Before we get enmired in a nationalist "Love me: Love my plane" discussion, we should remember the tragic crash of the TU144 "Concordski" at the Paris Air Show in 1973. It was to challenge the Anglo-French Concorde for the transatlantic market.


          As a schoolboy, I remember watching Brabazon as it flew overhead. I also nearly had a chance to fly on Concorde after being marooned in NYC for a couple of days owing to an engine failure on a BA 747.  What was more scary was being accompanied on the final landing by what seemed all of JFK's emergency vehicles with their sirens and blue and twos going. I missed out on Concorde because our company at that time demanded we all flew "Cattle Class": Business Class and up got their trip home on Concorde. So near and yet so far.


          Concorde used to fly over our village at 11am most mornings before it revved up its Olympus engines and entered the supersonic phase of its transatlantic journey.


          JE comments:  Big (or in this case, extremely fast) planes are cool, but WAISers already know what I think.  A question:  Did anyone in WAISworld fly on the Concorde?


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          • Moffett Field Naval Air Station, California (Edward Jajko, USA 02/08/19 3:44 AM)

            Our house is more or less under the approach paths to what used to be Naval Air Station Moffett Field.


            In the early years of our residence here, Lockheed P-3 Orion airplanes used to fly overhead regularly toward Moffett Field, returning from missions tracking Soviet submarines as far out as the Indian Ocean. Those days are over, but fighter jets occasionally streak overhead or close by and a national guard C-130 regularly flies around.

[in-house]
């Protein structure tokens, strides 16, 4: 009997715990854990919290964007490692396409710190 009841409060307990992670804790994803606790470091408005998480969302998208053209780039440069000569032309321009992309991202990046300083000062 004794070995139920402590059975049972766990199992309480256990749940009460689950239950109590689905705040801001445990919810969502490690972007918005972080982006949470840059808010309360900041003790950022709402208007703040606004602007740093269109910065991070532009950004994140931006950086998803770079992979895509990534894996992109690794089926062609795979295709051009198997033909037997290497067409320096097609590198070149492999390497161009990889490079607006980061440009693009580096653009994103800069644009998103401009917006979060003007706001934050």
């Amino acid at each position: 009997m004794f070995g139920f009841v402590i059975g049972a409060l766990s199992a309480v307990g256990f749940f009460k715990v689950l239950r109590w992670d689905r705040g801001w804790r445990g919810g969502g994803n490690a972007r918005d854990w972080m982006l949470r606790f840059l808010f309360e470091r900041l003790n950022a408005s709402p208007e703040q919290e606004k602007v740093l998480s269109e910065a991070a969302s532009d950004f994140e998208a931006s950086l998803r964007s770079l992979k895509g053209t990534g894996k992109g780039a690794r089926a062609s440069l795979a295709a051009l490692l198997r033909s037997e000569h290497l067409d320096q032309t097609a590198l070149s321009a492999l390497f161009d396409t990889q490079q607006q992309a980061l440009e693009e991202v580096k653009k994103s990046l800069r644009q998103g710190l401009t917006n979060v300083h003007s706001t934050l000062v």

I was at Moffett some years ago when a B-17 and B-24 made an annual visit. I spoke with an aged man who startled me when he said that he had flown in the 8th Air Force in the Ploesti raid. He knew he was lucky; half the planes were lost. And by way of contrast, there was what I assume to have been an AN-124 parked down the tarmac, an immense airplane, and at one point the crew came over to inspect the 70-year old relics.


            On one of our first mornings in this house, I was awakened by a horrible screaming and roaring noise that seemed to come from everywhere. I got out of bed and rushed to the window, in time to see the belly of a Lockheed C-5 just a few hundred feet overhead.


            Forty or so years ago, my wife, kids, and I were flying a puddle-jumper, probably Allegheny, from Connecticut to somewhere in the Midwest. As we began to land in, I think, Columbus, Ohio, the airplane, almost on the ground, suddenly nosed up and accelerated. We passengers all said "oh?" and I'm sure others joined me in acts of contrition. Then the pilot came on the loudspeaker to say that there seemed to be a problem with the landing gear and he was sending the first officer back to take care of it. Within minutes, a man in pilot's uniform came walking toward the rear of the plane--holding an ordinary screwdriver.


            JE comments:  But was it standard slot-head or Phillips screwdriver?  A Wikipedia fun-fact:  the "Phillips head" screw was named for Henry Phillips in the 1930s and first used on the 1936 Cadillac.  The patent actually belongs to inventor John P. Thompson, who sold the design to Phillips.  Think of what nearly was:  the "Thompson head."  Ol' Henry probably never expected he'd gain immortality with such a tiny innovation.


            But I've digressed.  Ed, didn't Google take ownership of Moffett Field?  If so, that would be most appropriate for the culture of Silicon Valley.  Here's a 2015 report from your local paper, the San José Mercury News:


            https://www.mercurynews.com/2015/03/31/google-takes-over-aging-moffett-field-and-its-airship-hangars/


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            • Living in Fear of the Soviet Bomb (John Heelan, UK 02/09/19 9:54 AM)
              Ed Jajko (8 February) reminded me of when we lived in a peaceful country hamlet--one road and not many houses.

              Unfortunately the peace was regularly shattered by either by helicopters skimming our rooftops flying their nightly milk run carrying radioactive material from Aldermaston Research station back to Harwell, or by C130s delivering Cruise Missiles to Greenham Common USAF airbase that also acted as a diversion runway for London Heathrow.


              Given given that triangle of strategic nuclear facilities within line of sight (plus Burghfield factory where they assembled the weapons), it was not surprising that it was alleged that the USSR was targeting a 40-megaton first strike at it. We comforted ourselves with the thought that (worst case) we might see only the flash--however from time to time during thunderstorms I did tale a peek westwards to see if London had grown a mushroom cloud.